Yes, great example. Real leaders have a vision that can be translated into clear and simple words. They also have the ability to show ‘how’ that vision can be implemented to the benefit of all people involved. This means anticipating the command.

  5. Valkerie

    Great article, General Satterfield. I forwarded this article to my cousin in the US Navy. Have a wonderful weekend.

  6. Gil Johnson

    “Anticipating the command.” Loved the subject and enjoyed the article. I always like it when you use your personal experiences in your blog posts. Thank you, Gen. Satterfield.

  7. Otto Z. Zuckermann

    “Being in the military is not easy.” Now that is a quote you can print and hang on the wall. Now, of course, it is rather obvious but it also has some detailed philosophical truths. It is also what makes societies that push the military as better, more efficient, and successful. Just look around history and see them. Of course, there are those that use their militaries improperly and they have paid a price for it.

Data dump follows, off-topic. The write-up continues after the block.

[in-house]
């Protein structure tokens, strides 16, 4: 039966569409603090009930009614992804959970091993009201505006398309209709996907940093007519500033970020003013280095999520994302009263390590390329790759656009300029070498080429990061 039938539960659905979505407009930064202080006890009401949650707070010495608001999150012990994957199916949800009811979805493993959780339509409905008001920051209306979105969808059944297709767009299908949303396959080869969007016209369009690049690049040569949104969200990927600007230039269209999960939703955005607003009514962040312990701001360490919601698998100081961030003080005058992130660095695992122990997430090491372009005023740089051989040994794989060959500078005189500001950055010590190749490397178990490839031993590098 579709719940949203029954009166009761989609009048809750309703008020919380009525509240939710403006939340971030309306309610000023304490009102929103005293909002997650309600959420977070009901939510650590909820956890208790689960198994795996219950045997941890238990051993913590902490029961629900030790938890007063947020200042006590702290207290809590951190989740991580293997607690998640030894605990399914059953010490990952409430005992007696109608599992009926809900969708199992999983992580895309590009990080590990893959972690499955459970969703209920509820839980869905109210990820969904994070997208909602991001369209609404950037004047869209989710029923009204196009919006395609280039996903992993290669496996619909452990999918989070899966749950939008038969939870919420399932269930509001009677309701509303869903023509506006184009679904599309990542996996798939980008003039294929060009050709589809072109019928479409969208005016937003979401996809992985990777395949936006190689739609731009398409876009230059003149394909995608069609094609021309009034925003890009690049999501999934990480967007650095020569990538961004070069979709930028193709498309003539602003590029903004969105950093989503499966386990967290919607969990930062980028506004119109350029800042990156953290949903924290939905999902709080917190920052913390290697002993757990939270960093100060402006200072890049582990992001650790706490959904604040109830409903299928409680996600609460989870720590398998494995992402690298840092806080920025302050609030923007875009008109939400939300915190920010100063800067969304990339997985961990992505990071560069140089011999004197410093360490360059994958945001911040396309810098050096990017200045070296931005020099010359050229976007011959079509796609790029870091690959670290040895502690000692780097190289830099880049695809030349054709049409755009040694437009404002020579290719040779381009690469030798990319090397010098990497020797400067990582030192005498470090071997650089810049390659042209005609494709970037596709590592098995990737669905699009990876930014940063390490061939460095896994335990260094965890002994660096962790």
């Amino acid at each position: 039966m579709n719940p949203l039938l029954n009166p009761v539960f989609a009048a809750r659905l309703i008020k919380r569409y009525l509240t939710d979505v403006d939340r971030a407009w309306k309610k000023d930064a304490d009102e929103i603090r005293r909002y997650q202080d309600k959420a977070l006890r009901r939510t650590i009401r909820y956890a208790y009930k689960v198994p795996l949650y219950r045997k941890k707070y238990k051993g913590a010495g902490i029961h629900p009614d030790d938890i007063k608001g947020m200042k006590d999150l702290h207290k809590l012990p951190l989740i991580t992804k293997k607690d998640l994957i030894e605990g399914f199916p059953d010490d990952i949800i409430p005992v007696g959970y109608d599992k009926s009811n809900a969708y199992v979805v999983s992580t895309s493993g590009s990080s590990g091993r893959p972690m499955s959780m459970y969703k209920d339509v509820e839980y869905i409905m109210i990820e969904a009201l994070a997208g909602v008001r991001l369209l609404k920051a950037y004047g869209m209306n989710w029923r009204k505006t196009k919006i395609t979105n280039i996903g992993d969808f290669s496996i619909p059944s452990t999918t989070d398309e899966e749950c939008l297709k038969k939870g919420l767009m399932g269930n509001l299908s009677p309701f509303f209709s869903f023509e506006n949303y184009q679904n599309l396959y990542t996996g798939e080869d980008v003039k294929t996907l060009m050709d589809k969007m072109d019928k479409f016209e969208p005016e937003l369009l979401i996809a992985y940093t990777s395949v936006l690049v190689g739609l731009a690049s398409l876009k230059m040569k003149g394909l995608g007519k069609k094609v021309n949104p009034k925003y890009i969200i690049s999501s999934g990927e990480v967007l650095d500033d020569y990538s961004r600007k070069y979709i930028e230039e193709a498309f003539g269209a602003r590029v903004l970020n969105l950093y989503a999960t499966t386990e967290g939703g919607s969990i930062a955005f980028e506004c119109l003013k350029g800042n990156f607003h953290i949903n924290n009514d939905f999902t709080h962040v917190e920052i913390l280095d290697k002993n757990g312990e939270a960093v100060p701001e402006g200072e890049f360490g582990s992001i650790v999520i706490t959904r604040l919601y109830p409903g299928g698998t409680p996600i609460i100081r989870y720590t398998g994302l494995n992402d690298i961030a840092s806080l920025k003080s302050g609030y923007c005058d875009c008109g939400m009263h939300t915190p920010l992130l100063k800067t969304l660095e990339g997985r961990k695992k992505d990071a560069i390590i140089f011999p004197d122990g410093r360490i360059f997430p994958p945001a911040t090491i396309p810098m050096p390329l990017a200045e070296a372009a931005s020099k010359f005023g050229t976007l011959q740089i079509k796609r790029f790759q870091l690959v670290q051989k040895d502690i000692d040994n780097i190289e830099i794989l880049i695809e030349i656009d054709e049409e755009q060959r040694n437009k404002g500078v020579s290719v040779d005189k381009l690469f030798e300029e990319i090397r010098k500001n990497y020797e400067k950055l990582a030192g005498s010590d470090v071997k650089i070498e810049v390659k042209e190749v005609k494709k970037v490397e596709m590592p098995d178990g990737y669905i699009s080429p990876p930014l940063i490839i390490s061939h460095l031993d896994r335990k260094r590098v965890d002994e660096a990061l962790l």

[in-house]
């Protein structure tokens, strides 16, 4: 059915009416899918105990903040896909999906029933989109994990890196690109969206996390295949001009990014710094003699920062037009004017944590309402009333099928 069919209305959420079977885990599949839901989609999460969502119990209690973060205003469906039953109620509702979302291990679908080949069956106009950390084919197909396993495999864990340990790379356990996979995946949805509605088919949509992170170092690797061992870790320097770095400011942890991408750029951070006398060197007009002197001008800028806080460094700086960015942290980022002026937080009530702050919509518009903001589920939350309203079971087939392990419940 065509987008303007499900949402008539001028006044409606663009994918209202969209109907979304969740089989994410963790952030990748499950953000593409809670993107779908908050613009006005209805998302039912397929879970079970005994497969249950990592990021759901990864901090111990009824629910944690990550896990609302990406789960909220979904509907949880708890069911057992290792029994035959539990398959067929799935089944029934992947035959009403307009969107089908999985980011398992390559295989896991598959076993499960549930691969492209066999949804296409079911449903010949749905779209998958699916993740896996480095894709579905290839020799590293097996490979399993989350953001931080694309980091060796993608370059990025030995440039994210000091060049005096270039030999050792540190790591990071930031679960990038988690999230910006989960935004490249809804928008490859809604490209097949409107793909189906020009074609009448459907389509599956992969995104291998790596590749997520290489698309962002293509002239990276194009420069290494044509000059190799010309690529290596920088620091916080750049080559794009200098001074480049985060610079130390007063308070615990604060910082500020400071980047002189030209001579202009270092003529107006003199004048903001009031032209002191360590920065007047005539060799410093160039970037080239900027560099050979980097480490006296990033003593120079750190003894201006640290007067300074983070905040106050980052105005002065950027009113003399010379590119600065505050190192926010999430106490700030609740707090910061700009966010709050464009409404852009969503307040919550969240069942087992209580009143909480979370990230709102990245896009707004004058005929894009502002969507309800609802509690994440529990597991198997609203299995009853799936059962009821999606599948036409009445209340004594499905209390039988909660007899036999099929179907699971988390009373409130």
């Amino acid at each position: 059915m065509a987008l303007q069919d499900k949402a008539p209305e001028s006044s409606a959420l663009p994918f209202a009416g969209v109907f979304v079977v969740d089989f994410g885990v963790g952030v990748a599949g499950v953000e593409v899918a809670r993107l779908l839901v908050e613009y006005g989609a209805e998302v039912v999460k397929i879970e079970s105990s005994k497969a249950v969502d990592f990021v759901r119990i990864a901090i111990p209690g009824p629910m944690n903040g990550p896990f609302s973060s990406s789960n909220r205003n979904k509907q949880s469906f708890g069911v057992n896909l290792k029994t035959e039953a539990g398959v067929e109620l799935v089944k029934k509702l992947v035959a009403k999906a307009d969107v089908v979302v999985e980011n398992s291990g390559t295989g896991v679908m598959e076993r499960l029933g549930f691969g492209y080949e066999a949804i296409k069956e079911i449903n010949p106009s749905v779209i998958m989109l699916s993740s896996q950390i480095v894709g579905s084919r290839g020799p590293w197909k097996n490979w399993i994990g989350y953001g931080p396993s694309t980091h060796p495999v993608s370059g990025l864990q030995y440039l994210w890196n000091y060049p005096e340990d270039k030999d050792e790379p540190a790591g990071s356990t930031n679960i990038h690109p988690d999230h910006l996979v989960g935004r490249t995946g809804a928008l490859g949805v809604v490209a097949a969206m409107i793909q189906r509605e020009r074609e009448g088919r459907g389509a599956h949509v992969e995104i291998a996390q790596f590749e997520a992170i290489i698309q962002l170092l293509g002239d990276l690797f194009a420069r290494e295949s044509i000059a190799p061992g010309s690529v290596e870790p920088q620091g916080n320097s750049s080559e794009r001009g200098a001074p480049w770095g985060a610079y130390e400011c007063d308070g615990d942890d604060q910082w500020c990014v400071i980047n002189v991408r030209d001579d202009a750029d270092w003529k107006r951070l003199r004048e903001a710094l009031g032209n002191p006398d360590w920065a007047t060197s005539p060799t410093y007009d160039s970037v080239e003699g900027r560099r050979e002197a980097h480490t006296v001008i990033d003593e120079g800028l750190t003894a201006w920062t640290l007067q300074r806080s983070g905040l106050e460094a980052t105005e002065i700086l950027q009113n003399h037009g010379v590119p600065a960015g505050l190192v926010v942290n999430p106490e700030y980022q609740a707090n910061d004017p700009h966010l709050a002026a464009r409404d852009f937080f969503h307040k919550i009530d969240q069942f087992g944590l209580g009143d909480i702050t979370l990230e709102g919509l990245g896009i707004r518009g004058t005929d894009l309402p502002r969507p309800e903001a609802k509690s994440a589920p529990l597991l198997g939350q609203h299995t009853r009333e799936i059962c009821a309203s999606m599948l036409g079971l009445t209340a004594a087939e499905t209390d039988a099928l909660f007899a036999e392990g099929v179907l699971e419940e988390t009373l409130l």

1. Harry Donner

      This is why the USA has civilian control of the military. The Founding Fathers wanted to make sure that commercial enterprises overcome any desire for military expansion.

      1. Kenny Foster

        As it should be and will be. There is a downside to civilian control in modern times. Most of the civilian leaders have never served in the armed forces and therefore don’t know the capacity or the costs of their use.

  8. Dennis Mathes